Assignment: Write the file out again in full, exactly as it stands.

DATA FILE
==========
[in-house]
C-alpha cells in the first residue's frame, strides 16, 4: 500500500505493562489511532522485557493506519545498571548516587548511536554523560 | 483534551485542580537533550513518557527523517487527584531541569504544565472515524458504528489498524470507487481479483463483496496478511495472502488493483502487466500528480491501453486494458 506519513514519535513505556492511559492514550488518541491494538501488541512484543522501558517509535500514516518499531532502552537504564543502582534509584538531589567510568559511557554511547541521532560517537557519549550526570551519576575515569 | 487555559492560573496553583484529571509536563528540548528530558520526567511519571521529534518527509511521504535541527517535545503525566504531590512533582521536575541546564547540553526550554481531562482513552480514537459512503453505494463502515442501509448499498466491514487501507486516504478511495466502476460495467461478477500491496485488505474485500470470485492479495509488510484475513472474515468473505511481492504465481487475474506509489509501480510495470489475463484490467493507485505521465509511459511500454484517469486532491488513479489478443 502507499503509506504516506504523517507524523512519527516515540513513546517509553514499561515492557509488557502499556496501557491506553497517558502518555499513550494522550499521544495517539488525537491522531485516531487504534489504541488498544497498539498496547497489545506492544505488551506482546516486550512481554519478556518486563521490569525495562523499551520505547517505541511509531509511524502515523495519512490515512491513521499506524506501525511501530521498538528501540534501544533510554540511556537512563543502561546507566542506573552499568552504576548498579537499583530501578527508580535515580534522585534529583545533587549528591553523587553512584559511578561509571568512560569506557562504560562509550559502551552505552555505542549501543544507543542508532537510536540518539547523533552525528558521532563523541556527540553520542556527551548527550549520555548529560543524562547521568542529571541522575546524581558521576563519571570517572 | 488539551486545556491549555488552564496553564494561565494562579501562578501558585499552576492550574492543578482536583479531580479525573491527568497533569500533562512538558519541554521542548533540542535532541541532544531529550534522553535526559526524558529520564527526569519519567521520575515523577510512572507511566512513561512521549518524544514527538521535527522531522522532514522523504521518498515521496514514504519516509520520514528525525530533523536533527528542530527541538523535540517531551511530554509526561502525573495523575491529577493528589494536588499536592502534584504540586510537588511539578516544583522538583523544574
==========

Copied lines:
[in-house]
C-alpha cells in the first residue's frame, strides 16, 4: 500500500505493562489511532522485557493506519545498571548516587548511536554523560 | 483534551485542580537533550513518557527523517487527584531541569504544565472515524458504528489498524470507487481479483463483496496478511495472502488493483502487466500528480491501453486494458 506519513514519535513505556492511559492514550488518541491494538501488541512484543522501558517509535500514516518499531532502552537504564543502582534509584538531589567510568559511557554511547541521532560517537557519549550526570551519576575515569 | 487555559492560573496553583484529571509536563528540548528530558520526567511519571521529534518527509511521504535541527517535545503525566504531590512533582521536575541546564547540553526550554481531562482513552480514537459512503453505494463502515442501509448499498466491514487501507486516504478511495466502476460495467461478477500491496485488505474485500470470485492479495509488510484475513472474515468473505511481492504465481487475474506509489509501480510495470489475463484490467493507485505521465509511459511500454484517469486532491488513479489478443 502507499503509506504516506504523517507524523512519527516515540513513546517509553514499561515492557509488557502499556496501557491506553497517558502518555499513550494522550499521544495517539488525537491522531485516531487504534489504541488498544497498539498496547497489545506492544505488551506482546516486550512481554519478556518486563521490569525495562523499551520505547517505541511509531509511524502515523495519512490515512491513521499506524506501525511501530521498538528501540534501544533510554540511556537512563543502561546507566542506573552499568552504576548498579537499583530501578527508580535515580534522585534529583545533587549528591553523587553512584559511578561509571568512560569506557562504560562509550559502551552505552555505542549501543544507543542508532537510536540518539547523533552525528558521532563523541556527540553520542556527551548527550549520555548529560543524562547521568542529571541522575546524581558521576563519571570517572 | 488539551486545556491549555488552564496553564494561565494562579501562578501558585499552576492550574492543578482536583479531580479525573491527568497533569500533562512538558519541554521542548533540542535532541541532544531529550534522553535526559526524558529520564527526569519519567521520575515523577510512572507511566512513561512521549518524544514527538521535527522531522522532514522523504521518498515521496514514504519516509520520514528525525530533523536533527528542530527541538523535540517531551511530554509526561502525573495523575491529577493528589494536588499536592502534584504540586510537588511539578516544583522538583523544574